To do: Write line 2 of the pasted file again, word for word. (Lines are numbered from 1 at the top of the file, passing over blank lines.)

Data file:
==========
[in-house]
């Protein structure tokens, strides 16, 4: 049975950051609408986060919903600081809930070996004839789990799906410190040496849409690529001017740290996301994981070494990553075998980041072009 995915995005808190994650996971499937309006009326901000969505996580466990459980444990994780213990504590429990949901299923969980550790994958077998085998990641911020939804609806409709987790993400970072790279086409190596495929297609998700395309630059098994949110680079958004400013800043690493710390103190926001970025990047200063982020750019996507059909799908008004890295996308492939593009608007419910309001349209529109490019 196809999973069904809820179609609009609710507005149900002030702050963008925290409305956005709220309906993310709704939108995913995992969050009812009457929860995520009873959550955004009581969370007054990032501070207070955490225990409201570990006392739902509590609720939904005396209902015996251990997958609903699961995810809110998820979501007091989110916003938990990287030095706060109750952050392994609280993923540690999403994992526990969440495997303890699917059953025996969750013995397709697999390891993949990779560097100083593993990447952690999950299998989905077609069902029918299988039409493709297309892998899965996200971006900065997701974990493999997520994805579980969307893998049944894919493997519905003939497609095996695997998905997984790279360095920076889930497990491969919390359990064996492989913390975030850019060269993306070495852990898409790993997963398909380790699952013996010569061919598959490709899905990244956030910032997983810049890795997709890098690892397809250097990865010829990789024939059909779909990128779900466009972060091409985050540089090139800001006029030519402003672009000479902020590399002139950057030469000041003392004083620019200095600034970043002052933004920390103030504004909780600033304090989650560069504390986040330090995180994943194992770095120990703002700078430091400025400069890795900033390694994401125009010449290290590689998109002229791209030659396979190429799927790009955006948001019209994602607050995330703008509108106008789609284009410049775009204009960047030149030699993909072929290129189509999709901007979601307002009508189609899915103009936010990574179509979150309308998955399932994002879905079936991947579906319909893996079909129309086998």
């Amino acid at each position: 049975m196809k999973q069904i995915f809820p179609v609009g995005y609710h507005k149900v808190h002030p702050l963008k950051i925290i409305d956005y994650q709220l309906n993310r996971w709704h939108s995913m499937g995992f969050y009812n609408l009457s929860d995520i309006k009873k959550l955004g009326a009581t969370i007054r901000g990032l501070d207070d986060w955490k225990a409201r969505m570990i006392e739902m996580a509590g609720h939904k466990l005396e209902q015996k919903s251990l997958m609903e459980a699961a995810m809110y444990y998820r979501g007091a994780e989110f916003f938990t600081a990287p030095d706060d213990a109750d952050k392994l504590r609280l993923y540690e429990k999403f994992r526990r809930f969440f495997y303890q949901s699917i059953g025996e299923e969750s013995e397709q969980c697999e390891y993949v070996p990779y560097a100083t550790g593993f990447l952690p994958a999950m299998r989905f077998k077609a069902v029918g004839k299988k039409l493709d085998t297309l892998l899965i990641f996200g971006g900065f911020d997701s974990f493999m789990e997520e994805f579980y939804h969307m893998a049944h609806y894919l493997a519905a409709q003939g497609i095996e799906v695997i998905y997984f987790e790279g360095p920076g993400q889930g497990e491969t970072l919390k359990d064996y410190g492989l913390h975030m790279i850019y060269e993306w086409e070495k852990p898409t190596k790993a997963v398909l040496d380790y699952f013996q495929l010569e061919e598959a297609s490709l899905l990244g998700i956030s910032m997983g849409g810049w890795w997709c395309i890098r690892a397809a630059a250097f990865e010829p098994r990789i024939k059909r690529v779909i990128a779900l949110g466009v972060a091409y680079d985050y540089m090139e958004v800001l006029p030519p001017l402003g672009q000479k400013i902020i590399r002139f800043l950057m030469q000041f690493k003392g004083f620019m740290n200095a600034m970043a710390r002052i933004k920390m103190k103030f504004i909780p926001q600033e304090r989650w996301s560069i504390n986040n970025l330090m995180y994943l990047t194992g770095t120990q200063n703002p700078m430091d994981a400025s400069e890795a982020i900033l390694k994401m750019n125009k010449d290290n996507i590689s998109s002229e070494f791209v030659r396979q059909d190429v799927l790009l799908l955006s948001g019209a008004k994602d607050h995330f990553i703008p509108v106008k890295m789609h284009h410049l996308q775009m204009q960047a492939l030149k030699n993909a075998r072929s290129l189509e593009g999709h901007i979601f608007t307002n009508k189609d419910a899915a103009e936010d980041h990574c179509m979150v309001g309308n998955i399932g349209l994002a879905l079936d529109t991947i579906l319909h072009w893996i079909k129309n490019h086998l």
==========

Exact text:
């Protein structure tokens, strides 16, 4: 049975950051609408986060919903600081809930070996004839789990799906410190040496849409690529001017740290996301994981070494990553075998980041072009 995915995005808190994650996971499937309006009326901000969505996580466990459980444990994780213990504590429990949901299923969980550790994958077998085998990641911020939804609806409709987790993400970072790279086409190596495929297609998700395309630059098994949110680079958004400013800043690493710390103190926001970025990047200063982020750019996507059909799908008004890295996308492939593009608007419910309001349209529109490019 196809999973069904809820179609609009609710507005149900002030702050963008925290409305956005709220309906993310709704939108995913995992969050009812009457929860995520009873959550955004009581969370007054990032501070207070955490225990409201570990006392739902509590609720939904005396209902015996251990997958609903699961995810809110998820979501007091989110916003938990990287030095706060109750952050392994609280993923540690999403994992526990969440495997303890699917059953025996969750013995397709697999390891993949990779560097100083593993990447952690999950299998989905077609069902029918299988039409493709297309892998899965996200971006900065997701974990493999997520994805579980969307893998049944894919493997519905003939497609095996695997998905997984790279360095920076889930497990491969919390359990064996492989913390975030850019060269993306070495852990898409790993997963398909380790699952013996010569061919598959490709899905990244956030910032997983810049890795997709890098690892397809250097990865010829990789024939059909779909990128779900466009972060091409985050540089090139800001006029030519402003672009000479902020590399002139950057030469000041003392004083620019200095600034970043002052933004920390103030504004909780600033304090989650560069504390986040330090995180994943194992770095120990703002700078430091400025400069890795900033390694994401125009010449290290590689998109002229791209030659396979190429799927790009955006948001019209994602607050995330703008509108106008789609284009410049775009204009960047030149030699993909072929290129189509999709901007979601307002009508189609899915103009936010990574179509979150309308998955399932994002879905079936991947579906319909893996079909129309086998």